But the red-rock overhang at Yilbilinji features much smaller figures: 17 minihumans, boomerangs, and geometric patterns—all too tiny to have been modeled after a painter’s hand or a real object. One of the new study’s co-authors remembered seeing Aboriginal people using beeswax as a kind of clay for making children’s toys resembling cattle and horses. Might the ancient rock artists have used beeswax to form stencils?

Working with representatives of the local Indigenous Marra people, the researchers attempted to replicate the ancient art using only materials native to the region. By heating and molding beeswax, sticking it to the rock, and spraying it with a white-pigment paint, they managed to produce rock art exceptionally similar to the originals found at Yilbilinji, they report today in Antiquity.

The miniature art may have served a spiritual or ritualistic purpose, the researchers note. Or, they suggest, because many of these stencils are positioned relatively low on the rocky overhang, it may have just been child’s play, the ancient equivalent to children scribbling on the walls.

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Art for art's sake – Patrick Weiss, Canmore mail carrier – The Crag and Canyon

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Patrick Weiss delivers the mail to a community mail box on a rain day in Canmore. photo by Pam Doyle/www.pamdoylephoto.com

jpg, BA

Patrick Weiss is a front line worker in Canmore.

Weiss is a Rural and Suburban Mail Carrier with Canada Post and he has been working since the Covid-19 virus was first detected.

“Neither snow, nor rain, nor heat, nor gloom of night stops the mail from being delivered,” Weiss said.

You could also add ‘virus’ to his statement.

Weiss delivers to the communities of the Peaks of Grassi, Mineside, Homesteads and Prospect Point. People depend on their mail even more than before the virus disrupted normal routines.

“I’ve definitely been much busier during the pandemic,” Weiss said. “My parcel delivery is up almost 40 percent for this time of year increasing the workload to Christmas-like volume. This is probably due to all the online ordering of goods during the lockdown.”

Working through the -30 C cold snaps of the last few winters has been challenging though, he said.

The thought of taking a break from work now because of the coronavirus hasn’t crossed his mind.

“I’m not worried about the virus or getting sick due to the low numbers in the Bow Valley,” Weiss said. “And being equipped with the proper PPE and taking all necessary precautions.”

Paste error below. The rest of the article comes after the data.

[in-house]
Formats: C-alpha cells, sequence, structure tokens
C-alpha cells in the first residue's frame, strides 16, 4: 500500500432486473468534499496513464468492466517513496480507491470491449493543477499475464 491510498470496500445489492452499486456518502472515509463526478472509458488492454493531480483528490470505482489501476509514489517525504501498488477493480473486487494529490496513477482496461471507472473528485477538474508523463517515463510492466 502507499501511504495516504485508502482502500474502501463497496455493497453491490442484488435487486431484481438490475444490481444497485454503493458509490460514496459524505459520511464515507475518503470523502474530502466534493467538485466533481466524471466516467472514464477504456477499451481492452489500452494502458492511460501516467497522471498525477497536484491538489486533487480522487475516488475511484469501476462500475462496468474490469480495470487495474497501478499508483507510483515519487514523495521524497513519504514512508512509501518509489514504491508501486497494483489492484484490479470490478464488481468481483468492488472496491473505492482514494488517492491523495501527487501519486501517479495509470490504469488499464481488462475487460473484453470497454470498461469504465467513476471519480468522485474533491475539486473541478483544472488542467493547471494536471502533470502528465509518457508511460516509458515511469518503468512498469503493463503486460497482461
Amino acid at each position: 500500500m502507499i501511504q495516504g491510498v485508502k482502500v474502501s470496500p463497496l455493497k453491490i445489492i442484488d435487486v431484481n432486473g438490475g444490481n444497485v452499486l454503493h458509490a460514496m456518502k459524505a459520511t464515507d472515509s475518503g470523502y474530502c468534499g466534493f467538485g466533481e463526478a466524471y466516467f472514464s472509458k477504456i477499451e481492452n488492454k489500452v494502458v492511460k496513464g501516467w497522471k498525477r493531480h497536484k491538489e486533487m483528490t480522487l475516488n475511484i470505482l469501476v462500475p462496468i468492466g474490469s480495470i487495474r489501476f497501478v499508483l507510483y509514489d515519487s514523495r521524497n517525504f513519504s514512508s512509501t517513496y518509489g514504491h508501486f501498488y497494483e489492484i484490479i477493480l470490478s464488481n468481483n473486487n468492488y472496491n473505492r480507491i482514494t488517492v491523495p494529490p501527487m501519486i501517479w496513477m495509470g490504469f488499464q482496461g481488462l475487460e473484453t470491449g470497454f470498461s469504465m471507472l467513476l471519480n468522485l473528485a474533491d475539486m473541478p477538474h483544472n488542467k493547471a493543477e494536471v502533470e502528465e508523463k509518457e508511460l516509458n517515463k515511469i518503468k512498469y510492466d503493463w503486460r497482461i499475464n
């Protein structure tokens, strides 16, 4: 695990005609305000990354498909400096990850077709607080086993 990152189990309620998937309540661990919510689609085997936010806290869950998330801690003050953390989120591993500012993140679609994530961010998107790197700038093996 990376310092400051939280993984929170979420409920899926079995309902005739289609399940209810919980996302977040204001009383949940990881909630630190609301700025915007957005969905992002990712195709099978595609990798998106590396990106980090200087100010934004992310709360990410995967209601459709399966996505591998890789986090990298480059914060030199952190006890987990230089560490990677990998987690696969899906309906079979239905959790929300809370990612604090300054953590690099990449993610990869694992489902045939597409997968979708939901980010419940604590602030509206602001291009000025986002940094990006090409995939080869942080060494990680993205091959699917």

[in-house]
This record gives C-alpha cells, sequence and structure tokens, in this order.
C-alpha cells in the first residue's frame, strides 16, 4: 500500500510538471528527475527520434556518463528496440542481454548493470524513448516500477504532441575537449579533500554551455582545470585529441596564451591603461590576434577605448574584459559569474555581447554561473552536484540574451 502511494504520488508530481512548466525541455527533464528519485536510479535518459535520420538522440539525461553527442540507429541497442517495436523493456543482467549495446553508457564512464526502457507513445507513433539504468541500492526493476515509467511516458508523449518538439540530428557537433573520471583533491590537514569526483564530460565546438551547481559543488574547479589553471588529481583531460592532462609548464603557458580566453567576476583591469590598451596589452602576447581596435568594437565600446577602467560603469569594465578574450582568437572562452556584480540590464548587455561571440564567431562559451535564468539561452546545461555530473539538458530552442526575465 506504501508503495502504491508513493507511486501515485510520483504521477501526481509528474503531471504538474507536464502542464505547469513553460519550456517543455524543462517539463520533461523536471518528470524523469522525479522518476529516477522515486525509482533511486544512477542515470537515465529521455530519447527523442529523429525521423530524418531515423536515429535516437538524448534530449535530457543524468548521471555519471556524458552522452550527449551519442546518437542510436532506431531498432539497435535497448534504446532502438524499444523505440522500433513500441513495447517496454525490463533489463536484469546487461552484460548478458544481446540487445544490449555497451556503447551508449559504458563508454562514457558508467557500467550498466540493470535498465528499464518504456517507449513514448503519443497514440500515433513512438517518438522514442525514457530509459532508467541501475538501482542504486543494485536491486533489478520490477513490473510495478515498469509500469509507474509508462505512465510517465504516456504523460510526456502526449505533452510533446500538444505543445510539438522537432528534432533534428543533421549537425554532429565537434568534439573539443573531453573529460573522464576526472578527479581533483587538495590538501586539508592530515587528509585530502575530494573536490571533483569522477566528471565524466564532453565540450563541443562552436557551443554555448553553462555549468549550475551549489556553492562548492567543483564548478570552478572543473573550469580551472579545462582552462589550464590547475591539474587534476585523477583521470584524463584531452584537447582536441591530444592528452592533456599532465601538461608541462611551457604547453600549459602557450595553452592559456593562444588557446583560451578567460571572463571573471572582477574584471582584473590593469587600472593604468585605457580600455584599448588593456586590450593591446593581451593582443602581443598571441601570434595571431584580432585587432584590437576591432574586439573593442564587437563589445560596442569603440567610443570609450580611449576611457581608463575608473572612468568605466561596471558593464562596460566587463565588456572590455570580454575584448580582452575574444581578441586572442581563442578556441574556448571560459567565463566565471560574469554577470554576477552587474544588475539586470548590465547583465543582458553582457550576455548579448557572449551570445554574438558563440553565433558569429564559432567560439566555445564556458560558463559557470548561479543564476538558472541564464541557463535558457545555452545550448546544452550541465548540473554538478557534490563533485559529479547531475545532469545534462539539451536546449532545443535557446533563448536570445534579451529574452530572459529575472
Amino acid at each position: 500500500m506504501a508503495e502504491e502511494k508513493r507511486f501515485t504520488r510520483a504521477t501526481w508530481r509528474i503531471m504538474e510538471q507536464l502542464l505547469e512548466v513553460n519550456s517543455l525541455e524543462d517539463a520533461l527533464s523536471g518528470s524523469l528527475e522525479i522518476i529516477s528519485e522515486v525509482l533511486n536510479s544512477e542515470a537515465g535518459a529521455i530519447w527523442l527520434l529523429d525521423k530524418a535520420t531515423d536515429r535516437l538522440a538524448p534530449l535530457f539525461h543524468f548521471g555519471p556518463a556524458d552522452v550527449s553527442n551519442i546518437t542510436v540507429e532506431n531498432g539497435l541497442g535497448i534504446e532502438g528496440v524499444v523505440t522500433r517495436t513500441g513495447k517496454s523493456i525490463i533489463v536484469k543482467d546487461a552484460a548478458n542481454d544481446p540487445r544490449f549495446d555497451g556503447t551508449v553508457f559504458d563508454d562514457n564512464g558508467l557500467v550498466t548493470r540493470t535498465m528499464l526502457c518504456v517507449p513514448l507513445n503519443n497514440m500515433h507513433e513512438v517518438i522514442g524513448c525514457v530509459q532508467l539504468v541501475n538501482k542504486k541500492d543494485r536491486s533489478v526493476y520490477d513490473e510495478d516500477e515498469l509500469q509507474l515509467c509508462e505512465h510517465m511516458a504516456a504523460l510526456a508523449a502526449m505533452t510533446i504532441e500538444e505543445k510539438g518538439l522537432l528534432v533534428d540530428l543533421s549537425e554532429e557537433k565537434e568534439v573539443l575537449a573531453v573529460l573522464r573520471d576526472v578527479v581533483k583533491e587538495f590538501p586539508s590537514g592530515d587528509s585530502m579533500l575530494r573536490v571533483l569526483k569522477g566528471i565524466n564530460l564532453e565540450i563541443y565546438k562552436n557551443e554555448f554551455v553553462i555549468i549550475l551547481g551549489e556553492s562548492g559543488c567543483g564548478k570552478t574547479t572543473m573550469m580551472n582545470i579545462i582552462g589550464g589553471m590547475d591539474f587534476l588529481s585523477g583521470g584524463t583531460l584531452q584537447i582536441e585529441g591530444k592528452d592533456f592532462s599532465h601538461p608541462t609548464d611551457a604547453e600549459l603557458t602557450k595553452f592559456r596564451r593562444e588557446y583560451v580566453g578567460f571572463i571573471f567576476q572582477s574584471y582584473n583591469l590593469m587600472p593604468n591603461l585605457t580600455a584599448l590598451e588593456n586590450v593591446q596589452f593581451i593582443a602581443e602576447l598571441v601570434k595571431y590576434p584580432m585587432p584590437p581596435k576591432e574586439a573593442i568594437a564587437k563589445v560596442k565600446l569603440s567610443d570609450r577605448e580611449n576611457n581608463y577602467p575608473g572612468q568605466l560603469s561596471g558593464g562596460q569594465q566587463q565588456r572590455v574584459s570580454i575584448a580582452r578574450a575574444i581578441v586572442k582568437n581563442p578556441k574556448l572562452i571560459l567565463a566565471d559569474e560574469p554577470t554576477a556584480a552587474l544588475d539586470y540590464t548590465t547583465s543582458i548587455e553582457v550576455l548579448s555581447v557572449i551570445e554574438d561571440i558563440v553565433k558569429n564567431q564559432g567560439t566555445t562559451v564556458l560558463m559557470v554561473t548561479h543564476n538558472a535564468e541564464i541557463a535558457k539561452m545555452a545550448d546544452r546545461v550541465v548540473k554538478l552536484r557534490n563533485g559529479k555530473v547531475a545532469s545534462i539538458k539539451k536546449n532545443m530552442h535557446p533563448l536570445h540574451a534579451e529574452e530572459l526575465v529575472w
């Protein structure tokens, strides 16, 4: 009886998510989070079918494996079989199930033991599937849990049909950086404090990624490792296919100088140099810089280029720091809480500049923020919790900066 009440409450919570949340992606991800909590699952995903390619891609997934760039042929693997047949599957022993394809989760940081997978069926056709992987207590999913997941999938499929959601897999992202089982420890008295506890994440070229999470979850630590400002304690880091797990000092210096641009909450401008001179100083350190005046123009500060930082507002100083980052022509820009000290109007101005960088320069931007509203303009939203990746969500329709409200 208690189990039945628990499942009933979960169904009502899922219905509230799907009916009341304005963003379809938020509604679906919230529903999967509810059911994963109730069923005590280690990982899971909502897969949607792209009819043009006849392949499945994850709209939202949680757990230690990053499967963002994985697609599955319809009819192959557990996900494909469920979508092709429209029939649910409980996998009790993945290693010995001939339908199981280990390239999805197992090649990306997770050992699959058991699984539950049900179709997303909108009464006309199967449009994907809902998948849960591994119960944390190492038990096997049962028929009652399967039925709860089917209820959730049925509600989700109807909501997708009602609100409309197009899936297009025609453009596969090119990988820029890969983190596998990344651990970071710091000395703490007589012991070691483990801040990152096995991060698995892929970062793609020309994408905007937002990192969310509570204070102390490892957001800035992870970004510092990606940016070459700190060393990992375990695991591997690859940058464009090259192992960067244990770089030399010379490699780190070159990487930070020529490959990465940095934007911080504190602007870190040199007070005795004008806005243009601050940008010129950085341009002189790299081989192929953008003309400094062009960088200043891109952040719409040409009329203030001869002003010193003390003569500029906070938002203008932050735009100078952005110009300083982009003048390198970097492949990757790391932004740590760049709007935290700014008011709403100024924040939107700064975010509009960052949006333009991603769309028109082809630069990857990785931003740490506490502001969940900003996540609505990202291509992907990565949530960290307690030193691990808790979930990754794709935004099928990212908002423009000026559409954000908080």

He is outside for most of his workday and happy to be there, he said.

“I love this job as it lets me be outside getting exercise and interacting with the community,” Weiss said. “I’ve been doing it for almost two years.”

The community has been appreciative that he is still on the job.

“People have been awesome to me during this time,” Weiss said. “Very thankful and supportive that we are still delivering their letter mail and packages during a time when they have limited access to the town and its services.”

The community mailboxes can fit a wide variety of parcels, he said.

“What does not fit I gladly hand deliver to customers’ doors to ensure they receive their goods,” Weiss said.

It’s been business as usual with not much downtime at the job. And the typical stereotype of dogs versus mail carriers does not apply, he said.

“I love cats and dogs and I am always happy to have interaction with them while working,” Weiss said. “Never had any bad experiences with them.”

When he isn’t working, he skateboards, snowboards, mountain bikes and tries to keep up with his cross fit workouts, despite the gym being closed for the time being, Weiss said.

“I started skateboarding in the early 70’s skateboard boom and rode my board to school in Calgary at elementary, junior high, and high school,” Weiss said. “I recall getting chased by teachers down the hallways while riding it back in my younger years. Carving and grinding the bowls in Canmore and Banff is a passion of mine that will never die. Both parks are killer and open now and I hit them whenever I have the time and weather permits. I’ve made countless friends skating at them over the years.”

Weiss carries the nickname Snaketrick, because of the boa constrictor cowboy boots he wore in high school. But he doesn’t mind if you call him that.

“I feel very fortunate to live and work in Canmore as it lets me pursue all the outdoor sports that I love,” Weiss said.